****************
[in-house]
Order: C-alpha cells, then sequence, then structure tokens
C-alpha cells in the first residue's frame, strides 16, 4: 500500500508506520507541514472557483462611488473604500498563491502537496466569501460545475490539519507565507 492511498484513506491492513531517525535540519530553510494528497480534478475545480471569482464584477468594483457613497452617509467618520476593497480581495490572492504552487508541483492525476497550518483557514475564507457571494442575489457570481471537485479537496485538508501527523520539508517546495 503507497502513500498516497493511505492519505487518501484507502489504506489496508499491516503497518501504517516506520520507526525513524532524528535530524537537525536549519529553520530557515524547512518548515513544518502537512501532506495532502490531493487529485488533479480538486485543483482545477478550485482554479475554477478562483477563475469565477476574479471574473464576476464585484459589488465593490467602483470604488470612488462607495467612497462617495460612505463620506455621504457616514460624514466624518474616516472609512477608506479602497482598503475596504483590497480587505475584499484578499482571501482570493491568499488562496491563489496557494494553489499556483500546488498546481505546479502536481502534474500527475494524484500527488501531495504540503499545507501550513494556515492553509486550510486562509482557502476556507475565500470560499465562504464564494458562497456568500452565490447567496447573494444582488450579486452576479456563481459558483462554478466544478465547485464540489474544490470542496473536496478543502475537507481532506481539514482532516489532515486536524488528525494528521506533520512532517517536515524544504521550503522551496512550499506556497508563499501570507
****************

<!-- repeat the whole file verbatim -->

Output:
[in-house]
Order: C-alpha cells, then sequence, then structure tokens
C-alpha cells in the first residue's frame, strides 16, 4: 500500500508506520507541514472557483462611488473604500498563491502537496466569501460545475490539519507565507 492511498484513506491492513531517525535540519530553510494528497480534478475545480471569482464584477468594483457613497452617509467618520476593497480581495490572492504552487508541483492525476497550518483557514475564507457571494442575489457570481471537485479537496485538508501527523520539508517546495 503507497502513500498516497493511505492519505487518501484507502489504506489496508499491516503497518501504517516506520520507526525513524532524528535530524537537525536549519529553520530557515524547512518548515513544518502537512501532506495532502490531493487529485488533479480538486485543483482545477478550485482554479475554477478562483477563475469565477476574479471574473464576476464585484459589488465593490467602483470604488470612488462607495467612497462617495460612505463620506455621504457616514460624514466624518474616516472609512477608506479602497482598503475596504483590497480587505475584499484578499482571501482570493491568499488562496491563489496557494494553489499556483500546488498546481505546479502536481502534474500527475494524484500527488501531495504540503499545507501550513494556515492553509486550510486562509482557502476556507475565500470560499465562504464564494458562497456568500452565490447567496447573494444582488450579486452576479456563481459558483462554478466544478465547485464540489474544490470542496473536496478543502475537507481532506481539514482532516489532515486536524488528525494528521506533520512532517517536515524544504521550503522551496512550499506556497508563499501570507